Personally, she thinks this culture and dialect are connected to her identity and define who she is. She grew up in an older part of town, surrounded by people speaking the ancient dialect and practicing traditional trades.
Recent years have seen more and more effort put into preserving dialects and Chinese culture from both Chinese and foreigners.
In 2013, two Americans – Kellen Parker and Steve Hanson – founded Phonemica, a website dedicated to presenting audio stories spoken in various Chinese dialects, many of which are thought to be on the edge of extinction. The site includes a map showing where each dialect is spoken and approximately how many people still speak it.
Phonemica is also known as Xiang Yin Yuan (Local Dialects Garden). On the website, you can see colored balloons that indicate different language systems. The balloons are pinned onto a map of China, to indicate where the languages are used. If you click on a balloon, you will hear a story told by a person in that dialect, and you can easily follow along reading one of the multilingual transcripts that are displayed as you listen. The website has also become more popular since media exposure.
Identity crisis: The identity crisis Hu feels is shared by others in China. A Shanghai resident surnamed Wu told the Global Times he doesn’t feel a sense of belonging to any city, doesn’t speak any dialect and doesn’t even know what regional traditions he connects with. Even though he lived in Shanghai for the most of his childhood, he doesn’t recognize it as his hometown in the traditional sense because he cannot speak Shanghaiese.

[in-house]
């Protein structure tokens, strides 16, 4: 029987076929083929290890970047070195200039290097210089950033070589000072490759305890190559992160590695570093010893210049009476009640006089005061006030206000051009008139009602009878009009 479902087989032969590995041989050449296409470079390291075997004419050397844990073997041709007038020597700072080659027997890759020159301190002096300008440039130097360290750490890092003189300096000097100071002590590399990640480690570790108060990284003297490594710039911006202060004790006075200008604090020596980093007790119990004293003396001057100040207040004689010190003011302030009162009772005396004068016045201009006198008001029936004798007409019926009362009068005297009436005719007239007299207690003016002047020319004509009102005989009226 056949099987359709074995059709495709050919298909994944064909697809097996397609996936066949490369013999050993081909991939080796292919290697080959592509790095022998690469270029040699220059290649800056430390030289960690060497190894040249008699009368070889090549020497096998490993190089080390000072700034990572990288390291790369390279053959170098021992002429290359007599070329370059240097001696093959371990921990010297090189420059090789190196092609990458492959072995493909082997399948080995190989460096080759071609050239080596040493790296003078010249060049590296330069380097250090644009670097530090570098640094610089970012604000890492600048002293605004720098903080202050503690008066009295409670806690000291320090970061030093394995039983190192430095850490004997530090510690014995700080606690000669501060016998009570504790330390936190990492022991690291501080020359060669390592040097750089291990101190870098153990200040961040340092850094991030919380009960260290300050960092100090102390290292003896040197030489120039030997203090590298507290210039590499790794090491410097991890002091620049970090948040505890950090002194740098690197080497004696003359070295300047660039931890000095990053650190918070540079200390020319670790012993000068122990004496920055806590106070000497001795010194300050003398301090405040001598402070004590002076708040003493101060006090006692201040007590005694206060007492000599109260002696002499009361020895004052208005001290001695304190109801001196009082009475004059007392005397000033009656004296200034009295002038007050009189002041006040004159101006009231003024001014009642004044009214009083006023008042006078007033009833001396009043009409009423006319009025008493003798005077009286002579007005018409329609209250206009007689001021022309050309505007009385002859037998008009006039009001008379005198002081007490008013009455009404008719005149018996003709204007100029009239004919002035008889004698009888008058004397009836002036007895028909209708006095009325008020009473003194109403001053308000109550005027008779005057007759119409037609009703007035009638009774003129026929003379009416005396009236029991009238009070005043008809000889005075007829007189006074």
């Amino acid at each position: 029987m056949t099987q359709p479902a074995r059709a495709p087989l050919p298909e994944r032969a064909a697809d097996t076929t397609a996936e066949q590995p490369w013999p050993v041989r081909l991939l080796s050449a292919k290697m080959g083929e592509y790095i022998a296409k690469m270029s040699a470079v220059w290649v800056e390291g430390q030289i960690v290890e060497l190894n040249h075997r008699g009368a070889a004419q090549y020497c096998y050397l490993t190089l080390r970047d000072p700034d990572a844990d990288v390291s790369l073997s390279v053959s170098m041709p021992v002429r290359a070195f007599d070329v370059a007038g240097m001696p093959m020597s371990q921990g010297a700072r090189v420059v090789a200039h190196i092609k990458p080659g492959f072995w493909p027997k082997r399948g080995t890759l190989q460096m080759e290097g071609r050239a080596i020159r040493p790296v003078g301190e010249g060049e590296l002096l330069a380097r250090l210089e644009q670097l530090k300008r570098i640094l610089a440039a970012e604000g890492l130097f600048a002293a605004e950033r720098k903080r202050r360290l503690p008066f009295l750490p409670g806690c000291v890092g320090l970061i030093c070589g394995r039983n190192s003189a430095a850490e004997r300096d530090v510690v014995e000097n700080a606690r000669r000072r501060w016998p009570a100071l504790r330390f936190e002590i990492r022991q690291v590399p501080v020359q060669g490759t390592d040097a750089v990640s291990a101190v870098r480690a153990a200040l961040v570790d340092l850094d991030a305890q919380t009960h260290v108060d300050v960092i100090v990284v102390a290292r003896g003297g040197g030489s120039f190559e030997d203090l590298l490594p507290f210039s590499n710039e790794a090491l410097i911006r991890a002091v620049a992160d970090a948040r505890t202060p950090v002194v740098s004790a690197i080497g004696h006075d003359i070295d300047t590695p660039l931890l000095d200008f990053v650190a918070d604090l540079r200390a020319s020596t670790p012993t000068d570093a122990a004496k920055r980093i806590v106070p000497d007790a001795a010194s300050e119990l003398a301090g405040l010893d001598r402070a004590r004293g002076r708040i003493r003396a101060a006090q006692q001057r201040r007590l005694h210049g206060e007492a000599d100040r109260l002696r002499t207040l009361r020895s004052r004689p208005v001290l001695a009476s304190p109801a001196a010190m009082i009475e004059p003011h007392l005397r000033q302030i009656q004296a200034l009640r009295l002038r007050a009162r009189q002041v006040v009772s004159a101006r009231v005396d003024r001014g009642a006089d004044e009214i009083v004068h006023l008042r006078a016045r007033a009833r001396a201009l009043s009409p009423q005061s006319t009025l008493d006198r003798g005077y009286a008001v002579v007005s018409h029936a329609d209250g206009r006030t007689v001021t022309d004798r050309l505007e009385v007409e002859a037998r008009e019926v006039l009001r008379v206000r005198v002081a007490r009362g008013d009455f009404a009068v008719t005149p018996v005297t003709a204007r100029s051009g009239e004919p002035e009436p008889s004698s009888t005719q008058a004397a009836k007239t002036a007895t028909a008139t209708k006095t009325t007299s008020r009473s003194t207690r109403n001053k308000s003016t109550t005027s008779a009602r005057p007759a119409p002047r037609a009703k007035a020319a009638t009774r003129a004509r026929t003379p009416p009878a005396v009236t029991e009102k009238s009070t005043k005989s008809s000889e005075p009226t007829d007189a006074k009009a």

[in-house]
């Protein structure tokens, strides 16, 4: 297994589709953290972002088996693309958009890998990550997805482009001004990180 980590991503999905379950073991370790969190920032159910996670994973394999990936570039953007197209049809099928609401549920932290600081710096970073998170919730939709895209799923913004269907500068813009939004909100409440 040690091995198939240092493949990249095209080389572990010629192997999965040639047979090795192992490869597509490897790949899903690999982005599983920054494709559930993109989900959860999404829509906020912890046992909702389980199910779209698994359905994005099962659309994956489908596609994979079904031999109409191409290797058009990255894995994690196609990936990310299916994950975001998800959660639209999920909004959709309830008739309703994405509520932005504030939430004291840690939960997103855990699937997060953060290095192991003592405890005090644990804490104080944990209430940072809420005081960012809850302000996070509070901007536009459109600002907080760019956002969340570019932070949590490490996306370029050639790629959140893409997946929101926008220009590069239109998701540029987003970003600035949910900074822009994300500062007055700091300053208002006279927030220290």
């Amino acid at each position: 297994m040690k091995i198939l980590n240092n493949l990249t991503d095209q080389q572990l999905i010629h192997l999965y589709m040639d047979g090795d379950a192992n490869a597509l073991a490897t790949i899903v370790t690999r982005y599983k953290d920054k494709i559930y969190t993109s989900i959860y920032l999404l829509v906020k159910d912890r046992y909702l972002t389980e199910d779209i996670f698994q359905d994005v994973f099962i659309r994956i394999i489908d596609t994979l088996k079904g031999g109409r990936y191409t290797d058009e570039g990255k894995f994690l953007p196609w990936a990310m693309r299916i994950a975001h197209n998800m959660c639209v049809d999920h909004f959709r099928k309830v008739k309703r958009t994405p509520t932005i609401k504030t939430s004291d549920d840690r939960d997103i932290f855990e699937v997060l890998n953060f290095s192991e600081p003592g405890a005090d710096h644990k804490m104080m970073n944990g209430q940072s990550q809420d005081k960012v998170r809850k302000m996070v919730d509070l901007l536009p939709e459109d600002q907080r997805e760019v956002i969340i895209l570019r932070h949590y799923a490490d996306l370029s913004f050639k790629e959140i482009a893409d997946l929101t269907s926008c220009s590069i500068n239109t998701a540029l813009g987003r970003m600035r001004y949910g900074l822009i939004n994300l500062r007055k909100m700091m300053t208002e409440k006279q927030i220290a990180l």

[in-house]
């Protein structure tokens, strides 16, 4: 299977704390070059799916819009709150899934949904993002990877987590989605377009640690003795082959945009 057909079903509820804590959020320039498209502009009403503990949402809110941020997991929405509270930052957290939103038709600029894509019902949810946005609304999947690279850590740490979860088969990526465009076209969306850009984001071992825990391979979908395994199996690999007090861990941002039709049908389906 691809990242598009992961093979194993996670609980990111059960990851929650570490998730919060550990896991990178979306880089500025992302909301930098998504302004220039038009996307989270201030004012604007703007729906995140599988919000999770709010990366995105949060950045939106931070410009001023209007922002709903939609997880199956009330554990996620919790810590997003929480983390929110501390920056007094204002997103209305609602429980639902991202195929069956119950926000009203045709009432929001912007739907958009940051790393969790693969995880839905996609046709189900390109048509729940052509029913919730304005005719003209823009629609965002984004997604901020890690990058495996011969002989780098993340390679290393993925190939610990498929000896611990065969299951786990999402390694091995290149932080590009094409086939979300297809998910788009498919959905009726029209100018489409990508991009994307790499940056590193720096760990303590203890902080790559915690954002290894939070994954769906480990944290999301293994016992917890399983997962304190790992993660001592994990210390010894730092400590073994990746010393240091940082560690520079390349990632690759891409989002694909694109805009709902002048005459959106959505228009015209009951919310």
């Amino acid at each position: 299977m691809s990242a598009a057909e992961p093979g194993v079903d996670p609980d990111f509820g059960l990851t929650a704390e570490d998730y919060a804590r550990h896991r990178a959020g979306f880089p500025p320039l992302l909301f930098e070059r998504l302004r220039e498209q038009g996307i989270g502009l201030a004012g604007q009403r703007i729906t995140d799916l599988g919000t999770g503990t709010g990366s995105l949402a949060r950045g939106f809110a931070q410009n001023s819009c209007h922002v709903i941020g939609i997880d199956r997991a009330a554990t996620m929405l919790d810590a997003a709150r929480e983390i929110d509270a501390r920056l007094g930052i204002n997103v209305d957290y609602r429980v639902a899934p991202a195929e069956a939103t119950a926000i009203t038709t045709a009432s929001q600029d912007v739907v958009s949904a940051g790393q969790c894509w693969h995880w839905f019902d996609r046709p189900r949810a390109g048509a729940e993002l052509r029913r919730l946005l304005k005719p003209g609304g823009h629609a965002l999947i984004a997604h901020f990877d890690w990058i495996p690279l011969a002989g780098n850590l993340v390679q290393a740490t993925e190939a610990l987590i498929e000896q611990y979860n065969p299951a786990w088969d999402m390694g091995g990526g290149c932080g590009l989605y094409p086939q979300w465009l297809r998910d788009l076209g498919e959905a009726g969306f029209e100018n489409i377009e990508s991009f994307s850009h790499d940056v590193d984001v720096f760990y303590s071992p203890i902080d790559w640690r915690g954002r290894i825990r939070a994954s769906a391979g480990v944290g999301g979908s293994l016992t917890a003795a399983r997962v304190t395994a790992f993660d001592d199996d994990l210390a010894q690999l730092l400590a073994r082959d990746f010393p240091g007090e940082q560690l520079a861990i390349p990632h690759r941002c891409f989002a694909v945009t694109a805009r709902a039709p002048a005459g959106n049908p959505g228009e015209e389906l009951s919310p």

Zhuang Chusheng, a professor of linguistics at the Guangzhou-based Sun Yat-sen University, has long worried that China isn’t doing enough to preserve the local dialects.
At first, pushing for greater Putonghua penetration was the right move, because there were multiple mutually unintelligible dialects being spoken within one area in some regions and it was difficult to carry on the day-to-day work of a modern economy. Zhuang said it was necessary under such circumstances to spread Putonghua, otherwise society’s development would have been impeded.
But the situation nowadays is different as the usage of Putonghua has grown exponentially. According to research, the population of fluent speakers has grown over 20 percent in some areas in the last decade. In many areas, it’s not even the government driving the popularization of Putonghua, but the market. In these regions, usage of the language is purely voluntary among residents.
Zhuang believes the situation is threatening local dialects, with some smaller dialects facing extinction or already having disappeared.
“For example, the Waxiang dialect used in the Wuling mountainous region in Hunan Province and the She dialect used by the She ethnicity, are near extinction. Some larger authoritative dialects, including the Shanghai dialect, the Xiamen dialect or the Fuzhou dialect are also gradually being spurned by younger generations,” he said.